Wednesday, August 27, 2008

Rice, In Israel, Criticizes Surge in Settlement Construction.

This is from the NY Times.
Israel as well as Palestine violate agreements. Israel is of course in violation of oodles of UN resolutions but nothing happens as a result. Probably little will happen because of this increase in settlement. When there is any movement of Israelis out of a settlement there is often considerable coverage. This coverage in a major newspaper is a welcome addition in covering the rest of the story but with all eyes focused on the Democratic Convention and Gustav the article may not attract too many readers.

August 27, 2008
Rice, in Israel, Criticizes Surge in Settlement Construction
By ETHAN BRONNER
JERUSALEM — Peace Now, the Israeli advocacy group, said in a report released Tuesday that in the last year Israel had nearly doubled its settlement construction in the occupied West Bank, in violation of its obligations under an American-backed peace plan.
Secretary of State Condoleezza Rice, in Jerusalem on a short visit to help Israeli and Palestinian leaders in their negotiations, said when asked about the report that she had told Israeli officials that such building did not advance the cause of peace.
“What we need now are steps that enhance confidence between the parties, and anything that undermines confidence between the parties ought to be avoided,” she said with the Israeli foreign minister, Tzipi Livni, at her side.
Ms. Livni said that settlement building should not influence the negotiations because the goal should be “not to let any kind of noises that relate to the situation on the ground these days enter the negotiation room.”
Earlier, Ms. Rice had made clear that neither Israelis nor Palestinians had fully lived up to their obligations. Israel is supposed to end all settlement building and remove illegal settlement outposts, while the Palestinians are supposed to dismantle terrorist infrastructures.
Negotiators had hoped for a full two-state peace framework between the Palestinian Authority and Israel to be completed by the end of President Bush’s term. Lately, though, they have cautioned that such an aim may be out of reach although the talks, they say, are making progress.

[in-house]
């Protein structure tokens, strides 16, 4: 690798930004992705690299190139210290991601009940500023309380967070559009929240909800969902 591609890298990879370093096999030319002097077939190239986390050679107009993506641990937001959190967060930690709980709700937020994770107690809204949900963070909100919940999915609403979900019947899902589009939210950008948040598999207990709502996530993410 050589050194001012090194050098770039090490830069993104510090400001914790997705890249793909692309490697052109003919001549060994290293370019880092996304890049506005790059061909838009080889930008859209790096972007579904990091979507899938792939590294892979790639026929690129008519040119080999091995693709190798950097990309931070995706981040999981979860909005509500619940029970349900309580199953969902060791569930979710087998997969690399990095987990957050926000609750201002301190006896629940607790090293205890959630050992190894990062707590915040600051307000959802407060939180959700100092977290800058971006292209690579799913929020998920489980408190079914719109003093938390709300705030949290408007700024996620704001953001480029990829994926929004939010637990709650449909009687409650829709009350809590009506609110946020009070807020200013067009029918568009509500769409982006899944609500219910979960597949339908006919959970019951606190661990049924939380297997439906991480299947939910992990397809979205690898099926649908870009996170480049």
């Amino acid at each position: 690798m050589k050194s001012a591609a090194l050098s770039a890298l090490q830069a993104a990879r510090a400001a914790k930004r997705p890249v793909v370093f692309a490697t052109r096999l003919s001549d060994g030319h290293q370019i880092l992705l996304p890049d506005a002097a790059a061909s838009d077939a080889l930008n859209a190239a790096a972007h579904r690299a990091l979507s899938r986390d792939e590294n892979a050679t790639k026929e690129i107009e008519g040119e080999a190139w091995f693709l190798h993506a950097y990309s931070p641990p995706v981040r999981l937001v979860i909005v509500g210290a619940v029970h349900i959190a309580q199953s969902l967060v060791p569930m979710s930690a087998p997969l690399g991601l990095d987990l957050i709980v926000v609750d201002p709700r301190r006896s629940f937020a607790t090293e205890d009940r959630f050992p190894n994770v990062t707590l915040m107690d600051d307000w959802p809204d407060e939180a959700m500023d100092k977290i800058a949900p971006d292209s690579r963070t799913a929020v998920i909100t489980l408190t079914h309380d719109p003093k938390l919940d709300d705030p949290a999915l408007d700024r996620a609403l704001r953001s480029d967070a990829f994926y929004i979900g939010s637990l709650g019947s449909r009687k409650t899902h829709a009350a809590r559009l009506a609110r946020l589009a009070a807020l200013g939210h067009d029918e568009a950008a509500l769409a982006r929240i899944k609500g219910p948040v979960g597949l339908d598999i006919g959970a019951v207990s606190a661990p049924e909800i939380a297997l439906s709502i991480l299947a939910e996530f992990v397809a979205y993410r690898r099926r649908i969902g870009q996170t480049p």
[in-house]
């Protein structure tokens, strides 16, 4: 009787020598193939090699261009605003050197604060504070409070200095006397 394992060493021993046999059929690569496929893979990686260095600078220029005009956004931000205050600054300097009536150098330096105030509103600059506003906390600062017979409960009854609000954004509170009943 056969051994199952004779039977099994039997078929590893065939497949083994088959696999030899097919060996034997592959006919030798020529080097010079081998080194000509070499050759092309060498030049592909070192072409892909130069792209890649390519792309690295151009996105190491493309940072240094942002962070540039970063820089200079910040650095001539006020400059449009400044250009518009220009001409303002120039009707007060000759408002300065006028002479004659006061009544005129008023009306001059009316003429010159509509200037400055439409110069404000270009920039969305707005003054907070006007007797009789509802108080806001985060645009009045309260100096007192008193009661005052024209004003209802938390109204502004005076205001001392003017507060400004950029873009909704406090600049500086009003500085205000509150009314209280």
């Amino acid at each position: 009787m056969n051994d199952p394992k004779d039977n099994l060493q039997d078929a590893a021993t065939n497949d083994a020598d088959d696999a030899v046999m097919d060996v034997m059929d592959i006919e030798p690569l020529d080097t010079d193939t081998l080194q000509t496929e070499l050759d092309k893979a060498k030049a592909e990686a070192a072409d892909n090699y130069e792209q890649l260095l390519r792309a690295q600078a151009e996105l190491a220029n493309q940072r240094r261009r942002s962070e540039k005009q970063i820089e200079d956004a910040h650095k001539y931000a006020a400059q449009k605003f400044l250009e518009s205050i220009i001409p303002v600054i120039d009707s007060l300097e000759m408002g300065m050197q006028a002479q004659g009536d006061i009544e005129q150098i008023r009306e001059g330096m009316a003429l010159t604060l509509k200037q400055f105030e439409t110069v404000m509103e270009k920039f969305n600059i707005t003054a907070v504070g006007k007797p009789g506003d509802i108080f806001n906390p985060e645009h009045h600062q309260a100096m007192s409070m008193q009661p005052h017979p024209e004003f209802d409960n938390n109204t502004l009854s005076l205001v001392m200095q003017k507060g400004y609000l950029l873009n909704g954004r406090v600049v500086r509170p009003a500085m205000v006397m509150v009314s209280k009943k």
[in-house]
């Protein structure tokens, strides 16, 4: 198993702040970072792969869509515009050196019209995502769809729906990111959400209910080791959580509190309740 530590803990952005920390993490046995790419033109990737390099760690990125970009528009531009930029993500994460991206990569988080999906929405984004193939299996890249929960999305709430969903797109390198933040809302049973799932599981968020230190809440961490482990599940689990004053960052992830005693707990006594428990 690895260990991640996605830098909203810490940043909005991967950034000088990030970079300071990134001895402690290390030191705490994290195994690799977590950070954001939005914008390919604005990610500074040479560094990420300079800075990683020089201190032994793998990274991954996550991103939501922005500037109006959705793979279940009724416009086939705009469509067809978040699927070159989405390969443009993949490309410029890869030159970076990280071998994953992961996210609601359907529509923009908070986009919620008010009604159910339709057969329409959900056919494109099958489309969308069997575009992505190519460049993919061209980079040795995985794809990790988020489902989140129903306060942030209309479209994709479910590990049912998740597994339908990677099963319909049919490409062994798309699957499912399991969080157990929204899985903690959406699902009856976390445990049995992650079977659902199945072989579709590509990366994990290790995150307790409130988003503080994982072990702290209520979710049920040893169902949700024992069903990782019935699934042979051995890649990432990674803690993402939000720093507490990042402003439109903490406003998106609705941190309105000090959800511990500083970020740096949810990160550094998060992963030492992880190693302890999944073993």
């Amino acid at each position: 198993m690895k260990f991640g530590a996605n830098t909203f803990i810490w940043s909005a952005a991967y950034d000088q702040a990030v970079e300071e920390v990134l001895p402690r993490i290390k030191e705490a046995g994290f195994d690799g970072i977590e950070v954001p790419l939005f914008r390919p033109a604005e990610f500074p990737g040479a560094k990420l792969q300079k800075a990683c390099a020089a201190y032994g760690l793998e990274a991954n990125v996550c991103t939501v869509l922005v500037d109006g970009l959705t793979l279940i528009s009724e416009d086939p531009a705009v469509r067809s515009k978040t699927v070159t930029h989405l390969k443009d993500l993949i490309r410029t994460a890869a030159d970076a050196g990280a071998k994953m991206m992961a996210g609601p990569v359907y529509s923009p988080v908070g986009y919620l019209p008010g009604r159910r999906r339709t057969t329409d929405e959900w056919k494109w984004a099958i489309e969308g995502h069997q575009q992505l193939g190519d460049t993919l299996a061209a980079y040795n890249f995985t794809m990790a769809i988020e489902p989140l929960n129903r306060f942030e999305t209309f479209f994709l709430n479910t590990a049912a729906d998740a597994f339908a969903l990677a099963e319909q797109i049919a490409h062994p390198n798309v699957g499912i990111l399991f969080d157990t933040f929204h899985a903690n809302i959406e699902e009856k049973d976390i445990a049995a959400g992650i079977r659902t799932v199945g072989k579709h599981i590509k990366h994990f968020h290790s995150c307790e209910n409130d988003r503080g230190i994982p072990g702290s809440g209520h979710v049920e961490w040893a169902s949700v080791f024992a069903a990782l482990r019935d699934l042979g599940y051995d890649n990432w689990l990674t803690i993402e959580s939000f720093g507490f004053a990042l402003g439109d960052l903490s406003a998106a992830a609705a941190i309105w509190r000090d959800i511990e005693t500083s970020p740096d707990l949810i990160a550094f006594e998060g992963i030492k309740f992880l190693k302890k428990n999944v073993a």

Most say they prefer to continue the process rather than try to put together a partial document. But Prime Minister Ehud Olmert, who has pledged to resign after his Kadima Party chooses a new leader in September, seems eager for an agreement before his term ends to burnish his legacy.
Standing with the Palestinian president, Mahmoud Abbas, in Ramallah after their meeting, Ms. Rice said that “God willing,” and with the hard work of the negotiators, the two-state goal could still be attained before year’s end.
Mr. Abbas seemed already to be looking beyond the Bush administration, however, and expressed hope that its successor “will continue what we have begun.”
He also complained about the increased settlement building.
The Peace Now report on settlements, based on aerial photos, visits and government data, says that more than 1,000 buildings are going up in the West Bank, including 2,600 housing units. It says that for the first five months of 2008, construction in the settlements was 1.8 times greater than in the same period of 2007.
Peace Now opposes Israeli construction on land captured in the 1967 war, like the West Bank, and favors furthering the creation of a Palestinian state there. Yet it is considered a reliable source of settlement information.
Its report says more than half of the building is beyond the separation barrier that Israel has built in recent years on the border of and inside the West Bank. This is significant, if true, because Israeli leaders have argued that ultimately a deal with the Palestinians will allow it to keep several settlement blocs and neighborhoods in East Jerusalem in exchange for land swaps. Therefore, they say, their building in East Jerusalem and close-in settlements on their side of the barrier should cause no concern.
The Peace Now report shows that the building in East Jerusalem is intensive, with the number of tenders for houses there up to 1,761 this year from 46 in 2007.
A spokesman for Israel’s Housing Ministry, Eran Sidis, said he could not check on all the data in the Peace Now report, but he defended building in areas Israel hopes to keep, saying, “There’s nothing to prevent strengthening settlement blocs that in the end of the day, in a peace agreement, will clearly be in Israel’s hands.”
American and Palestinian officials reject the idea that such building is harmless to negotiations. In addition, the Peace Now report challenges the government’s assertions that it is limiting construction to the western side of the barrier by showing that beyond the barrier, building continues apace. It also says that in the illegal outposts that were supposed to be removed, 125 new structures have been added, including 30 permanent houses.

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